First/last call for WWW9 XML Dev Day 2000.05.19

Jon Bosak bosak at
Wed Feb 2 06:44:56 GMT 2000

This is the first, last, and only call-from-the-chair for XML
Developers' Day presentations at the Ninth International World
Wide Web conference Friday 19 May 2000 in Amsterdam.  The deadline
for submissions is 15 February.  See for
further information about the conference itself.

Since 1997, the XML track at WWW Dev Day has been a central event
for developers of web-related XML software.  If you have new
web-related tools or especially interesting applications that use
any of the XML family of core standards -- such as XLink,
XPointer, XSL, XML Schemas, or the DOM -- here is your chance to
share your latest accomplishments with other advanced workers.

Proposals of 1-3 paragraphs clearly describing the presentation
should be sent in plain text directly to the chair of the Dev Day
XML track, Jon Bosak:

   bosak at

Remember, submissions must be mailed no later than Tuesday 15
February to be considered.


Prospective presenters wishing to increase their chances of being
chosen for the program are well advised to read this long
paragraph that at first glance appears to consist entirely of
tedious instructions that no hard-charging industry mover and/or
shaker would bother to waste his precious time reading but upon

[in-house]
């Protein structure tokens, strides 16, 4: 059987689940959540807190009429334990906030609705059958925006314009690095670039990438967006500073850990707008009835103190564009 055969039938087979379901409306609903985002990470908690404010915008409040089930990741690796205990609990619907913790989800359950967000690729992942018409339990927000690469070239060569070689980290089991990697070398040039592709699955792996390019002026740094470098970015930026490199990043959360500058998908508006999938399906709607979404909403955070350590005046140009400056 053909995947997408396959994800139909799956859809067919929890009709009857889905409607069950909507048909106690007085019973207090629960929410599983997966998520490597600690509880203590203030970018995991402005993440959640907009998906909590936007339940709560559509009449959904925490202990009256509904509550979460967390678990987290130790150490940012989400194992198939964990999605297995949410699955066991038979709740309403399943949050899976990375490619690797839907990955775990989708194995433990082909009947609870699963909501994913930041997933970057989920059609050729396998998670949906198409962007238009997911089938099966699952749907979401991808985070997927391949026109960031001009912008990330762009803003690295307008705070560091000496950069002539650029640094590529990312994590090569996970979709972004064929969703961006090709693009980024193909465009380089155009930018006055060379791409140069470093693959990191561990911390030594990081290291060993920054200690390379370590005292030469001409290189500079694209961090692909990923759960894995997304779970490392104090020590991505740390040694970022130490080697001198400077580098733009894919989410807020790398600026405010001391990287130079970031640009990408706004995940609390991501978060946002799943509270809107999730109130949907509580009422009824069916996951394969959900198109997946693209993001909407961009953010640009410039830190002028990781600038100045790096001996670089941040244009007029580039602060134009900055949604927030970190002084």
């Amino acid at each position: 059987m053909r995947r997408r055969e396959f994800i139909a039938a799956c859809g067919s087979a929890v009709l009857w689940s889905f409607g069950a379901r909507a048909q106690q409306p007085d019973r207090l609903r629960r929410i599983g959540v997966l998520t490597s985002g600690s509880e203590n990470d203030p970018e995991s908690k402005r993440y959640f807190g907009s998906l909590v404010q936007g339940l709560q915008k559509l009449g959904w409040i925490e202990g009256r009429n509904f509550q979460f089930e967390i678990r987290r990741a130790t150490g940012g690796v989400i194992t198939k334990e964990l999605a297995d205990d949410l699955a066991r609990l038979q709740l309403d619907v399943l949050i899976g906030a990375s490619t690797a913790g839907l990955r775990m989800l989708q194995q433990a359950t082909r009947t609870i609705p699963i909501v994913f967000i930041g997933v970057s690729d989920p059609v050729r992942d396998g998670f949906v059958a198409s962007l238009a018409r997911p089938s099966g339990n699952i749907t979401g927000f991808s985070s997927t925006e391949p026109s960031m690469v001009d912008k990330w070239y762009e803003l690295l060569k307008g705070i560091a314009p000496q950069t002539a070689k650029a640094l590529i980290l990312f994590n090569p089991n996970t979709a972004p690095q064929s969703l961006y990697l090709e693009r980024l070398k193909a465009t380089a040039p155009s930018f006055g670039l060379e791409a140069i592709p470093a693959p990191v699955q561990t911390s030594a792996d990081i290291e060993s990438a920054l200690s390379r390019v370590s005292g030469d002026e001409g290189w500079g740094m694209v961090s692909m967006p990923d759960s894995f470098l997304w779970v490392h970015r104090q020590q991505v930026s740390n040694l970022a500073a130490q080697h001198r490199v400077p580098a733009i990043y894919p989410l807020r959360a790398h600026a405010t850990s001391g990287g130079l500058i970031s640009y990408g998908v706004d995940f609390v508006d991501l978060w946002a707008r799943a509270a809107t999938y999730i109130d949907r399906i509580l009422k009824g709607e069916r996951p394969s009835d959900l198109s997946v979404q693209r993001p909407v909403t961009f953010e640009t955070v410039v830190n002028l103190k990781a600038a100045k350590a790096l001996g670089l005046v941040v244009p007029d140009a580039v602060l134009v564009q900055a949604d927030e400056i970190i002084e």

further investigation proves to contain information about several
tests that will be used to sort the good stuff from the corporate
crud that always comes in by the bushel in response to calls for
XML papers.  Submissions that stand a chance of being considered
will have the following properties.  First, they will be in plain
text as clearly specified above and not in some hideous
machine-generated HTML dialect or proprietary word processing
format.  People who honestly do not know what their software is
putting out will no doubt be forgiven their ignorance at the end
of days but are not the kind we want to hear from in this track.
Second, successful proposals will include a short title suitable
for a conference program and an abstract of the proposed
presentation rather than a request for my opinion about what might
constitute a good topic.  Third, they will be sent in by the
presenters themselves and not by the presenters' secretaries,
managers, or marketing people.  And fourth, they will describe
genuinely new and interesting developments or approaches --
preferably featuring running code -- rather than attempting to use
the world's premier WWW technical forum as a stage for some
tiresome commercial product pitch.

Down here where only the truly dedicated will read it is another
solicitation.  XML is becoming Establishment Technology; it's time
for some controversy.  I would like to have one good inflammatory
presentation on the schedule.  If you have an ax to grind and can
do so in an interesting and entertaining manner, send a proposal.

See you in Amsterdam!


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